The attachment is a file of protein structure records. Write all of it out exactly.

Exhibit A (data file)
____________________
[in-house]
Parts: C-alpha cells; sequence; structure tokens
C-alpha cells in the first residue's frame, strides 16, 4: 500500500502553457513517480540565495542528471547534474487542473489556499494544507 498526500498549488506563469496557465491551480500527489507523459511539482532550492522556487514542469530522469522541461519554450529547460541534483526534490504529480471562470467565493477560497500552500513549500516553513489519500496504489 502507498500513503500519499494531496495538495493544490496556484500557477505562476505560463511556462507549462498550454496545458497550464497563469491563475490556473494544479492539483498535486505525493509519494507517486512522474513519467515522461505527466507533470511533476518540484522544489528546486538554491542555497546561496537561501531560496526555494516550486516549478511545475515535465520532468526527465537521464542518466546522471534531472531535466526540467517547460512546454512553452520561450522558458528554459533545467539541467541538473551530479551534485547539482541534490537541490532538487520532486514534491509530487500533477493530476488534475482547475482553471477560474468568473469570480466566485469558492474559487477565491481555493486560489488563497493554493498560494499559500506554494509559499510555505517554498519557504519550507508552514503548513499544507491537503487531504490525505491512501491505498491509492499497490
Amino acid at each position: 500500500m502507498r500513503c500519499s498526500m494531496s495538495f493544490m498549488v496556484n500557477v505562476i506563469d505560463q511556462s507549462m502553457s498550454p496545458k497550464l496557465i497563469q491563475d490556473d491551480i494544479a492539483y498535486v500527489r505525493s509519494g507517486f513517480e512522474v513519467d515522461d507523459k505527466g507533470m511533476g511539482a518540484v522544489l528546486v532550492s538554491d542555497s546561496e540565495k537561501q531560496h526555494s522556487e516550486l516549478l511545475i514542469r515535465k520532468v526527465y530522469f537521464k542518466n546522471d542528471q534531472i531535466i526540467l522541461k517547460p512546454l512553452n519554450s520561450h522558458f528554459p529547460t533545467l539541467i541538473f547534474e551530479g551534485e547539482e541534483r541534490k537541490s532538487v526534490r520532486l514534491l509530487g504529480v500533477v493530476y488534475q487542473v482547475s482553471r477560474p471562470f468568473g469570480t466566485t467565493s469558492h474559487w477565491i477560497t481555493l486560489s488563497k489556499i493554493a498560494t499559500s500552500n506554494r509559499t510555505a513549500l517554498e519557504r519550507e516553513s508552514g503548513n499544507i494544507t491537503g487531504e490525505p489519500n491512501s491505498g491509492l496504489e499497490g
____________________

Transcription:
[in-house]
Parts: C-alpha cells; sequence; structure tokens
C-alpha cells in the first residue's frame, strides 16, 4: 500500500502553457513517480540565495542528471547534474487542473489556499494544507 498526500498549488506563469496557465491551480500527489507523459511539482532550492522556487514542469530522469522541461519554450529547460541534483526534490504529480471562470467565493477560497500552500513549500516553513489519500496504489 502507498500513503500519499494531496495538495493544490496556484500557477505562476505560463511556462507549462498550454496545458497550464497563469491563475490556473494544479492539483498535486505525493509519494507517486512522474513519467515522461505527466507533470511533476518540484522544489528546486538554491542555497546561496537561501531560496526555494516550486516549478511545475515535465520532468526527465537521464542518466546522471534531472531535466526540467517547460512546454512553452520561450522558458528554459533545467539541467541538473551530479551534485547539482541534490537541490532538487520532486514534491509530487500533477493530476488534475482547475482553471477560474468568473469570480466566485469558492474559487477565491481555493486560489488563497493554493498560494499559500506554494509559499510555505517554498519557504519550507508552514503548513499544507491537503487531504490525505491512501491505498491509492499497490
Amino acid at each position: 500500500m502507498r500513503c500519499s498526500m494531496s495538495f493544490m498549488v496556484n500557477v505562476i506563469d505560463q511556462s507549462m502553457s498550454p496545458k497550464l496557465i497563469q491563475d490556473d491551480i494544479a492539483y498535486v500527489r505525493s509519494g507517486f513517480e512522474v513519467d515522461d507523459k505527466g507533470m511533476g511539482a518540484v522544489l528546486v532550492s538554491d542555497s546561496e540565495k537561501q531560496h526555494s522556487e516550486l516549478l511545475i514542469r515535465k520532468v526527465y530522469f537521464k542518466n546522471d542528471q534531472i531535466i526540467l522541461k517547460p512546454l512553452n519554450s520561450h522558458f528554459p529547460t533545467l539541467i541538473f547534474e551530479g551534485e547539482e541534483r541534490k537541490s532538487v526534490r520532486l514534491l509530487g504529480v500533477v493530476y488534475q487542473v482547475s482553471r477560474p471562470f468568473g469570480t466566485t467565493s469558492h474559487w477565491i477560497t481555493l486560489s488563497k489556499i493554493a498560494t499559500s500552500n506554494r509559499t510555505a513549500l517554498e519557504r519550507e516553513s508552514g503548513n499544507i494544507t491537503g487531504e490525505p489519500n491512501s491505498g491509492l496504489e499497490g